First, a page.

Various news outlet described the Accountability Review Board’s unclassified report in the following terms:
NYT: Panel Assails Role of State Department in Benghazi Attack
ABC News: Benghazi Review Finds ‘Systemic Failure’
USA Today: Benghazi review slams State Department on security
Also that the ARB has “harsh” criticisms, “faults” State and on and on …
Well, did we expect that it would be otherwise when four people died and some more wounded?
We blogged in the early morning about the unclassified report released last night (see Accountability Review Board Singles Out DS/NEA Bureaus But Cites No Breach of Duty).
We were going through the recommendations when we just saw the news that heads are starting to well, as the cliché goes, roll.
While the ARB report did not fault any one person, CBS News is reporting that Eric Boswell, the Assistant Secretary of State for Diplomatic Security at the State Department, has resigned.
An official speaking on condition of anonymity because he was not authorized to discuss personnel matters publicly told the AP that Eric Boswell, as well as Charlene Lamb, the Deputy Assistant Secretary for International Programs responsible for embassy security, “stepped down under pressure after the release of the report.” The third official with the Bureau of Near Eastern Affairs also reportedly stepped down but was not identified.
We kinda expected this. But the bureaucratic casualties appear to be firewalled for the moment at the bureau level. The DS bureau is under the Undersecretary for Management, encumbered by popular Hill witness, Patrick Kennedy. The NEA Bureau is under the Undersecretary for Political Affairs, encumbered by political appointee, Wendy Sherman who assumed office in September 2011.
The ARB on DS and NEA bureaus:
“The DS Bureau showed a lack of proactive senior leadership with respect to Benghazi, failing to ensure that the priority security needs of a high risk, high threat post were met. At the same time, with attention in late 2011 shifting to growing crises in Egypt and Syria, the NEA Bureau’s front office showed a lack of ownership of Benghazi’s security issues, and a tendency to rely totally on DS for the latter. The Board also found that Embassy Tripoli leadership, saddled with their own staffing and security challenges, did not single out a special need for increased security for Benghazi.”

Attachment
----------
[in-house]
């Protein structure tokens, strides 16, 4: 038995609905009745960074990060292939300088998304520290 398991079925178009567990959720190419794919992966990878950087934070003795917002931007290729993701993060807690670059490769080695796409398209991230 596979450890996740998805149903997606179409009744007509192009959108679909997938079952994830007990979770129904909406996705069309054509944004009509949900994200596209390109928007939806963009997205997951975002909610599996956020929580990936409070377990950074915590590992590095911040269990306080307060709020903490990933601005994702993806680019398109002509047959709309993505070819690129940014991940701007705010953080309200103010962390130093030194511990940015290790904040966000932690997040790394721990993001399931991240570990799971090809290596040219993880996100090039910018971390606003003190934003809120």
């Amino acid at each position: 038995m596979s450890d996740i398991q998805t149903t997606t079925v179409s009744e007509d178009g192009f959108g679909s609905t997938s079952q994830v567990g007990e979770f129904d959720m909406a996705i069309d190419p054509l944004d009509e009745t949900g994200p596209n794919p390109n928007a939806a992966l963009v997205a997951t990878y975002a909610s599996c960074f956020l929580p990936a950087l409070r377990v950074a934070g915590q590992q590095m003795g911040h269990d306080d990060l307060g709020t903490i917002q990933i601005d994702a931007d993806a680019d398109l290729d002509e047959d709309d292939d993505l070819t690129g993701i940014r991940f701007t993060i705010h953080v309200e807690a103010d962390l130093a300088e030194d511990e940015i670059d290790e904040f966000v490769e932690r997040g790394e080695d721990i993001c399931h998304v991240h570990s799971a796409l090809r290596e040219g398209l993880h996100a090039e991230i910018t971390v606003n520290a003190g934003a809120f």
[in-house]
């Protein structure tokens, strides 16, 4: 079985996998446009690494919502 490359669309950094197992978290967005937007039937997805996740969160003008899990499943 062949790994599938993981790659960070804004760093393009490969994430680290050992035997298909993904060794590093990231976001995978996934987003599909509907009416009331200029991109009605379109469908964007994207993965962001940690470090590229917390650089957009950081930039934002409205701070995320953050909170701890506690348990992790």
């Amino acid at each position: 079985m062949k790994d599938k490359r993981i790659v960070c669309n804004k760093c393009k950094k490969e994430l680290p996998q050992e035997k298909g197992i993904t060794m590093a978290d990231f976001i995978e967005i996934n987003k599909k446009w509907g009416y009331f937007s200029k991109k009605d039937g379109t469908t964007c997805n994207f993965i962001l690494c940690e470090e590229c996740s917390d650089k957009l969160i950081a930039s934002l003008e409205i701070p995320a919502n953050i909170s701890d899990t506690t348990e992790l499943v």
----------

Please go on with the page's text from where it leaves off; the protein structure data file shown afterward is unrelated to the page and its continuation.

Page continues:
“Throughout the crisis, the Acting NEA Assistant Secretary provided crucial leadership guidance to Embassy Tripoli’s DCM, and Embassy Tripoli’s RSO offered valuable counsel to the DS agents in Benghazi.”
A note on the Bureau of Near Eastern Affairs: Since June 2012, the bureau has been headed by Elizabeth Jones in an acting capacity. She was previously Deputy Special Representative for Afghanistan and Pakistan. The NEA bureau was headed by Jeffrey Feltman from August 2009 to June 2012 when he retired from the Foreign Service. He is currently the UN Under-Secretary-General for Political Affairs. If she is nudged out when she was on the job barely three months when Benghazi happened, we might think that the pressured shakeup is for purposes of appearances.
Update: AP is now reporting that Raymond Maxwell, the deputy assistant secretary of state who oversees the Maghreb nations of Libya, Algeria, Tunisia and Morocco is the NEA official who reportedly resigned. That’s like one of the number #3s in the bureau. Not the Assistant Secretary, not the Principal Deputy Assistant Secretary but one of NEA’s seven officials below PDAS. So if Eric Boswell retired from DS last month, somebody, anybody at the DS Front Office would have been pressured to stepped down, too?
Folks, we do not like the look of this bureaucratic firewall. The NEA resignation if true looks contrived and the artificiality offends us. What decisions regarding Benghazi did Mr. Maxwell actually do, that the NEA Assistant Secretary and Principal Deputy Assistant Secretary and their bosses at “P” and beyond did not sign off? Did the seven NEA officials below PDAS had to draw a straw on who should step down? Inquiring minds would like to know.